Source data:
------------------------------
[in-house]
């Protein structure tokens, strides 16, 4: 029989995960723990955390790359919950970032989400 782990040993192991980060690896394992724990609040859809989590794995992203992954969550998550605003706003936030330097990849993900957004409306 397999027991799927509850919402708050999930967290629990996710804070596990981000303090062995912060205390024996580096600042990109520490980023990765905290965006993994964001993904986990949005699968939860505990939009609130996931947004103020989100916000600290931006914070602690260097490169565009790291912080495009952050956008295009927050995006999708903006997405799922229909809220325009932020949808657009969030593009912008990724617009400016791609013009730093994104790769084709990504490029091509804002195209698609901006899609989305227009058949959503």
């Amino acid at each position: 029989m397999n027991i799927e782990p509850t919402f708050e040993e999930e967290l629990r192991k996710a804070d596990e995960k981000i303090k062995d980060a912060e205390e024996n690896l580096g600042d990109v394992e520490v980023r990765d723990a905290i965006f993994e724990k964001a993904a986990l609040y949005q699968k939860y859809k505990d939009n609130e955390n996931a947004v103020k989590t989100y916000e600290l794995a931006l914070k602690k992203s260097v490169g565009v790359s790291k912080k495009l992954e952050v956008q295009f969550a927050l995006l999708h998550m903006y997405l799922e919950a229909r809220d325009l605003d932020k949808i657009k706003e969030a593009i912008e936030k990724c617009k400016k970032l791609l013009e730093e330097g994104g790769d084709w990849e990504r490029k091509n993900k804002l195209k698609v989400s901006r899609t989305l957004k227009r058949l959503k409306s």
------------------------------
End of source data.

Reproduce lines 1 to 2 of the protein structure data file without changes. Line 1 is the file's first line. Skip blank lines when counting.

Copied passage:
[in-house]
């Protein structure tokens, strides 16, 4: 029989995960723990955390790359919950970032989400 782990040993192991980060690896394992724990609040859809989590794995992203992954969550998550605003706003936030330097990849993900957004409306 397999027991799927509850919402708050999930967290629990996710804070596990981000303090062995912060205390024996580096600042990109520490980023990765905290965006993994964001993904986990949005699968939860505990939009609130996931947004103020989100916000600290931006914070602690260097490169565009790291912080495009952050956008295009927050995006999708903006997405799922229909809220325009932020949808657009969030593009912008990724617009400016791609013009730093994104790769084709990504490029091509804002195209698609901006899609989305227009058949959503």